The Oxford English Dictionary used 1,827,306 quotations to help define its 414,825 words. Tens of thousands of those used in the first edition came from the erudite, moneyed American Civil War veteran Dr. W.C. Minor -- all from a cell at the Broadmoor Criminal Lunatic Asylum. Vanity Fair contributor Winchester (River at the Center of the World) has told his story in an imaginative if somewhat superficial work of historical journalism. Sketching Minor's childhood as a missionary's son and his travails as a young field surgeon, Winchester speculates on what may have triggered the prodigious paranoia that led Minor to seek respite in England in 1871 and, once there, to kill an innocent man. Pronounced insane and confined at Broadmoor with his collection of rare books, Minor happened upon a call for OED volunteers in the early 1880s. Here on more solid ground, Winchester enthusiastically chronicles Minor's subsequent correspondence with editor Dr. J.A.H. Murray, who, as Winchester shows, understood that Minor's endless scavenging for the first or best uses of words became his saving raison d'etre, and looked out for the increasingly frail man's well-being. Winchester fills out the story with a well-researched mini-history of the OED, a wonderful demonstration of the lexicography of the word 'art' and a sympathetic account of Victorian attitudes toward insanity. With his cheeky way with a tale ('It is a brave and foolhardy and desperate man who will perform an autopeotomy' he writes of Minor's self-mutilation), Winchester celebrates a gloomy life brightened by devotion to a quietly noble, nearly anonymous task.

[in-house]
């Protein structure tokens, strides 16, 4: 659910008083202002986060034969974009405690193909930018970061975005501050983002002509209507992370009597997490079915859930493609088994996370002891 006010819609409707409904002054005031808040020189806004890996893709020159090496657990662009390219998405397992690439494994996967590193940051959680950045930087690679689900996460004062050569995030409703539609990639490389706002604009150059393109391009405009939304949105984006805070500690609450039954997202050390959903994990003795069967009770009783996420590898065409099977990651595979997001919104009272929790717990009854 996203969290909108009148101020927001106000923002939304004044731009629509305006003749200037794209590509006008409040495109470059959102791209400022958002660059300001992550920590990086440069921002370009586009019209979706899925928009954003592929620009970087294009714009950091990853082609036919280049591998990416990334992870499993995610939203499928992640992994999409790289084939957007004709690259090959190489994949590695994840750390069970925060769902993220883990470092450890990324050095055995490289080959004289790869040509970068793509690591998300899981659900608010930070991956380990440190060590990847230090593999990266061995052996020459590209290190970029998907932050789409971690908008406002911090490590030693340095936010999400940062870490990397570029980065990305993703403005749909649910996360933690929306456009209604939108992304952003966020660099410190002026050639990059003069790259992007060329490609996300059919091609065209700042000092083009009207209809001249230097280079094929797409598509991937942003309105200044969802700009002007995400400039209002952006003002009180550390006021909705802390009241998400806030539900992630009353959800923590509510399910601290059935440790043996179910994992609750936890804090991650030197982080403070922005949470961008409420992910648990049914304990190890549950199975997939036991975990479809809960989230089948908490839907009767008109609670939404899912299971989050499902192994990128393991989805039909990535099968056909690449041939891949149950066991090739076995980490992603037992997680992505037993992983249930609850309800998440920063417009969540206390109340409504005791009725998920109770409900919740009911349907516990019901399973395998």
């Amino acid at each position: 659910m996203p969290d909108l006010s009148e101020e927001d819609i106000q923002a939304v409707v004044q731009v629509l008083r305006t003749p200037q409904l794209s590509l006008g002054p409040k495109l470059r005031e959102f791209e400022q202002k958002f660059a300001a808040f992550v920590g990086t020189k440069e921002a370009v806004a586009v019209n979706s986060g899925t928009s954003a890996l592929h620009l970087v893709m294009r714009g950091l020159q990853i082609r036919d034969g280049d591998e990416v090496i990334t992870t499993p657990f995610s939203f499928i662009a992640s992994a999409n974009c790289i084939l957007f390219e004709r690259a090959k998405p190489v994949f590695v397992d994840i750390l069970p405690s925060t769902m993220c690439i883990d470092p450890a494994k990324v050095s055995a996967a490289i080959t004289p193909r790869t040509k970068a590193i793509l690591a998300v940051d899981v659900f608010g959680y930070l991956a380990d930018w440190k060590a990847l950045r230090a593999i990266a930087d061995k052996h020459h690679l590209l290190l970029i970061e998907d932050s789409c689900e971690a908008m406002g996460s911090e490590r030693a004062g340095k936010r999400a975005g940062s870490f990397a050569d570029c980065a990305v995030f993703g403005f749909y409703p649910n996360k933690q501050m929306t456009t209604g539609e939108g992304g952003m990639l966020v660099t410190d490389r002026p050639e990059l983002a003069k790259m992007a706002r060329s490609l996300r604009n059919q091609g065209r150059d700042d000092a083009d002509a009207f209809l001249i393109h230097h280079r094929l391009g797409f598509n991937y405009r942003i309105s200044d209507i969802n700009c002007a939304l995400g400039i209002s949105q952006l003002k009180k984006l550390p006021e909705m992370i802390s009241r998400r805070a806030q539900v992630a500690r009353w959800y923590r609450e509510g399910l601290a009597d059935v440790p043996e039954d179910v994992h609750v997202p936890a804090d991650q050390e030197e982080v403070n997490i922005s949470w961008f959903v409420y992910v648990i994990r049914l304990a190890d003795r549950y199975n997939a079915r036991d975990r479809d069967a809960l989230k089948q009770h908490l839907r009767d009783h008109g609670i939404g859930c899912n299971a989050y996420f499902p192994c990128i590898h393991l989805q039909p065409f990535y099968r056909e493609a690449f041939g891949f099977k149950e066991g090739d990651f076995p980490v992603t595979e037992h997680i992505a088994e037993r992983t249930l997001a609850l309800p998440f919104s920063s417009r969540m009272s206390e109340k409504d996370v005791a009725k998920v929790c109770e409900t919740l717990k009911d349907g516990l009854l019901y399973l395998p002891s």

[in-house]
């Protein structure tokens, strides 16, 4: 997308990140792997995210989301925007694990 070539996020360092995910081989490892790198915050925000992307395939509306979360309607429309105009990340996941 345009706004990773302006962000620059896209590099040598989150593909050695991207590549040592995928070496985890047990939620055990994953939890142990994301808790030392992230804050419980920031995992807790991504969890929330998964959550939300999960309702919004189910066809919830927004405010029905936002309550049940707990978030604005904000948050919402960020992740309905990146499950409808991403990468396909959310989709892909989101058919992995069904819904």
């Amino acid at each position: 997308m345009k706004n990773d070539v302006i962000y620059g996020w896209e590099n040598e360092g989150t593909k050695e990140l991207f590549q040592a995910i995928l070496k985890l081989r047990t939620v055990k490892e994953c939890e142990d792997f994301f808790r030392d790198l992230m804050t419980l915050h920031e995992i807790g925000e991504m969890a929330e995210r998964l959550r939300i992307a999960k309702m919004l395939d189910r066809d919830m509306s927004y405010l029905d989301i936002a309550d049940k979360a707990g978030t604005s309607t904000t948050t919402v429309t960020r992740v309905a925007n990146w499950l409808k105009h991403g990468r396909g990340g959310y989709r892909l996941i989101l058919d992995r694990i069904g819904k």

This engaging book has three primary "characters": Sir James Murray, the editor of the first edition of the Oxford English Dictionary (OED); Dr. William Minor, a major contributor to that edition; and finally, the dictionary itself. Murray, a school dropout and a completely self-educated man, undertook the massive task of assembling the first complete dictionary in the English language. It was accomplished by many, many volunteers who read books from all periods of publishing and sent in quotations using the words needed. One of the volunteers was Dr. Minor, an American who murdered a man in London—the father of many children—and was sent to Broadmoor, a lunatic asylum. While there he read of the appeal for volunteers and applied himself to the exclusion of everything else in his life. For quite some time Murray knew nothing of Minor's background as the latter had not given the name of the institution with his return address. However, in time he did find out, went to visit Minor and they became fast friends in a most touching relationship. The third "character," the dictionary itself, is the background for Winchester's history of English lexicography, which he presents in a fascinating way. The dictionary took 70 years to complete (eight years beyond the death of Murray); it was published in 12 volumes, and defined 414,825 words. Minor contributed thousands and thousands of them. In considering the mammoth size of the task, remember that there were no dictionaries as we know them in the English language prior to this major undertaking. (Shakespeare had no dictionary.) Winchester calls it "the greatest effort since the invention of printing." The biographies of the two menrequired prodigious research on the part of Winchester, and the profiles of some of the minor figures, such as the murder victim, his wife, and the heads of the lunatic asylum, are interesting as well. This book may even send some students to the OED, which is now on CD-ROM. KLIATT Codes: SA—Recommended for senior high school students, advanced students, and adults. 2000, HarperPerennial, 242p, 21cm, bibliog, 98-10204, $13.00. Ages 16 to adult. Reviewer: Doris Hiatt; May 2000 (Vol. 34 No. 3)